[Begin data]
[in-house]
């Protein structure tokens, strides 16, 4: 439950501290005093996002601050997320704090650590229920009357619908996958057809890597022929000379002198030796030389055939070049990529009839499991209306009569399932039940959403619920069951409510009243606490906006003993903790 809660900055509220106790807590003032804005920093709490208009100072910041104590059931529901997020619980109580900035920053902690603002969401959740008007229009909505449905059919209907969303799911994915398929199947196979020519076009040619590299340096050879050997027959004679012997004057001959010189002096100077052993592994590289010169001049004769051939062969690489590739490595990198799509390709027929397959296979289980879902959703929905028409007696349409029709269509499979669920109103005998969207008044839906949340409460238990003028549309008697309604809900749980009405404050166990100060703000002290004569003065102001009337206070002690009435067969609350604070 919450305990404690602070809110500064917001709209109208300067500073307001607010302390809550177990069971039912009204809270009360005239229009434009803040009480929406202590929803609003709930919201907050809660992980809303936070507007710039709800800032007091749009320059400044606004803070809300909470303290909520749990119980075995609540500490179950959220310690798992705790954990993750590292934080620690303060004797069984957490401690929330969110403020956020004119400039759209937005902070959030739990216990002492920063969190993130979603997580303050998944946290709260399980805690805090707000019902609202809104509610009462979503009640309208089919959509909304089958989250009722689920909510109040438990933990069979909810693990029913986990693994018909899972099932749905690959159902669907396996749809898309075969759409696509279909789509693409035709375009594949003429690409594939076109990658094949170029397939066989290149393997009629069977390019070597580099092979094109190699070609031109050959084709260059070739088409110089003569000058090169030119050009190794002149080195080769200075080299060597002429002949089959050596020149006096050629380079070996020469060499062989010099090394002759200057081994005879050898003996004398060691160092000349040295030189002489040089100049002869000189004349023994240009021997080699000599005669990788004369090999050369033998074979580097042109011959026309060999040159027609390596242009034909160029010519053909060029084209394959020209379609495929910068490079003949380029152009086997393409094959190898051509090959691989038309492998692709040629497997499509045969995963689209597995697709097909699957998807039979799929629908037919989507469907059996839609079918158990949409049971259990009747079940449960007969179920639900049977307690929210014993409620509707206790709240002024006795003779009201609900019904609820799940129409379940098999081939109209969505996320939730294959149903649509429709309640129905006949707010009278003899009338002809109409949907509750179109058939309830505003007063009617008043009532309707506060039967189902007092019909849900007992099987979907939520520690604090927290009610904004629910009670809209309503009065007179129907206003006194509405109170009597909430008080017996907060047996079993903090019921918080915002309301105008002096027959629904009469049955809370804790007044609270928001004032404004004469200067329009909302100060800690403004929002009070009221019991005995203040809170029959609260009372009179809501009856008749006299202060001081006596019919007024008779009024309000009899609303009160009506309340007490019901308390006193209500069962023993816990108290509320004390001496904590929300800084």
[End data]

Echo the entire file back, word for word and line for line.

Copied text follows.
[in-house]
């Protein structure tokens, strides 16, 4: 439950501290005093996002601050997320704090650590229920009357619908996958057809890597022929000379002198030796030389055939070049990529009839499991209306009569399932039940959403619920069951409510009243606490906006003993903790 809660900055509220106790807590003032804005920093709490208009100072910041104590059931529901997020619980109580900035920053902690603002969401959740008007229009909505449905059919209907969303799911994915398929199947196979020519076009040619590299340096050879050997027959004679012997004057001959010189002096100077052993592994590289010169001049004769051939062969690489590739490595990198799509390709027929397959296979289980879902959703929905028409007696349409029709269509499979669920109103005998969207008044839906949340409460238990003028549309008697309604809900749980009405404050166990100060703000002290004569003065102001009337206070002690009435067969609350604070 919450305990404690602070809110500064917001709209109208300067500073307001607010302390809550177990069971039912009204809270009360005239229009434009803040009480929406202590929803609003709930919201907050809660992980809303936070507007710039709800800032007091749009320059400044606004803070809300909470303290909520749990119980075995609540500490179950959220310690798992705790954990993750590292934080620690303060004797069984957490401690929330969110403020956020004119400039759209937005902070959030739990216990002492920063969190993130979603997580303050998944946290709260399980805690805090707000019902609202809104509610009462979503009640309208089919959509909304089958989250009722689920909510109040438990933990069979909810693990029913986990693994018909899972099932749905690959159902669907396996749809898309075969759409696509279909789509693409035709375009594949003429690409594939076109990658094949170029397939066989290149393997009629069977390019070597580099092979094109190699070609031109050959084709260059070739088409110089003569000058090169030119050009190794002149080195080769200075080299060597002429002949089959050596020149006096050629380079070996020469060499062989010099090394002759200057081994005879050898003996004398060691160092000349040295030189002489040089100049002869000189004349023994240009021997080699000599005669990788004369090999050369033998074979580097042109011959026309060999040159027609390596242009034909160029010519053909060029084209394959020209379609495929910068490079003949380029152009086997393409094959190898051509090959691989038309492998692709040629497997499509045969995963689209597995697709097909699957998807039979799929629908037919989507469907059996839609079918158990949409049971259990009747079940449960007969179920639900049977307690929210014993409620509707206790709240002024006795003779009201609900019904609820799940129409379940098999081939109209969505996320939730294959149903649509429709309640129905006949707010009278003899009338002809109409949907509750179109058939309830505003007063009617008043009532309707506060039967189902007092019909849900007992099987979907939520520690604090927290009610904004629910009670809209309503009065007179129907206003006194509405109170009597909430008080017996907060047996079993903090019921918080915002309301105008002096027959629904009469049955809370804790007044609270928001004032404004004469200067329009909302100060800690403004929002009070009221019991005995203040809170029959609260009372009179809501009856008749006299202060001081006596019919007024008779009024309000009899609303009160009506309340007490019901308390006193209500069962023993816990108290509320004390001496904590929300800084």